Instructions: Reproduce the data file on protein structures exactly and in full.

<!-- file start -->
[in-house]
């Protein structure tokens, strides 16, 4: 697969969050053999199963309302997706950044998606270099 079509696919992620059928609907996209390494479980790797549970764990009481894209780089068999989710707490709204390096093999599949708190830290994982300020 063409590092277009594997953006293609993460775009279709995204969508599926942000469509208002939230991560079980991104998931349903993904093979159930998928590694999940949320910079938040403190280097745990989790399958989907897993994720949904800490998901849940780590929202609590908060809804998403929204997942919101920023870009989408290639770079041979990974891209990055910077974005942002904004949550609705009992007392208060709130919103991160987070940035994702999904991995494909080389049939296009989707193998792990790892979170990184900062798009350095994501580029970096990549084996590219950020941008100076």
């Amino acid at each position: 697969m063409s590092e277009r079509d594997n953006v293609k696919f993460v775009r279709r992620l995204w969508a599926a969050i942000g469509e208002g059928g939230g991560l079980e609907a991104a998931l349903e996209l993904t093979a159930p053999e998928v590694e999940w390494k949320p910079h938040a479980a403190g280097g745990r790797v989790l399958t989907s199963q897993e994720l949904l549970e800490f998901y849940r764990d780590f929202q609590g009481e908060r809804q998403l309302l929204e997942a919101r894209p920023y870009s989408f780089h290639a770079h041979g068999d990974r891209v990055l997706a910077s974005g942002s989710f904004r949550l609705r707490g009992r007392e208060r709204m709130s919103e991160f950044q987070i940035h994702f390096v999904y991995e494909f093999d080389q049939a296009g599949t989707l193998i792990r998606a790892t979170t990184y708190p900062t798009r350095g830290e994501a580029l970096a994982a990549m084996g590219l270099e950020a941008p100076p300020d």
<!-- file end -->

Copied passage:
[in-house]
């Protein structure tokens, strides 16, 4: 697969969050053999199963309302997706950044998606270099 079509696919992620059928609907996209390494479980790797549970764990009481894209780089068999989710707490709204390096093999599949708190830290994982300020 063409590092277009594997953006293609993460775009279709995204969508599926942000469509208002939230991560079980991104998931349903993904093979159930998928590694999940949320910079938040403190280097745990989790399958989907897993994720949904800490998901849940780590929202609590908060809804998403929204997942919101920023870009989408290639770079041979990974891209990055910077974005942002904004949550609705009992007392208060709130919103991160987070940035994702999904991995494909080389049939296009989707193998792990790892979170990184900062798009350095994501580029970096990549084996590219950020941008100076």
């Amino acid at each position: 697969m063409s590092e277009r079509d594997n953006v293609k696919f993460v775009r279709r992620l995204w969508a599926a969050i942000g469509e208002g059928g939230g991560l079980e609907a991104a998931l349903e996209l993904t093979a159930p053999e998928v590694e999940w390494k949320p910079h938040a479980a403190g280097g745990r790797v989790l399958t989907s199963q897993e994720l949904l549970e800490f998901y849940r764990d780590f929202q609590g009481e908060r809804q998403l309302l929204e997942a919101r894209p920023y870009s989408f780089h290639a770079h041979g068999d990974r891209v990055l997706a910077s974005g942002s989710f904004r949550l609705r707490g009992r007392e208060r709204m709130s919103e991160f950044q987070i940035h994702f390096v999904y991995e494909f093999d080389q049939a296009g599949t989707l193998i792990r998606a790892t979170t990184y708190p900062t798009r350095g830290e994501a580029l970096a994982a990549m084996g590219l270099e950020a941008p100076p300020d």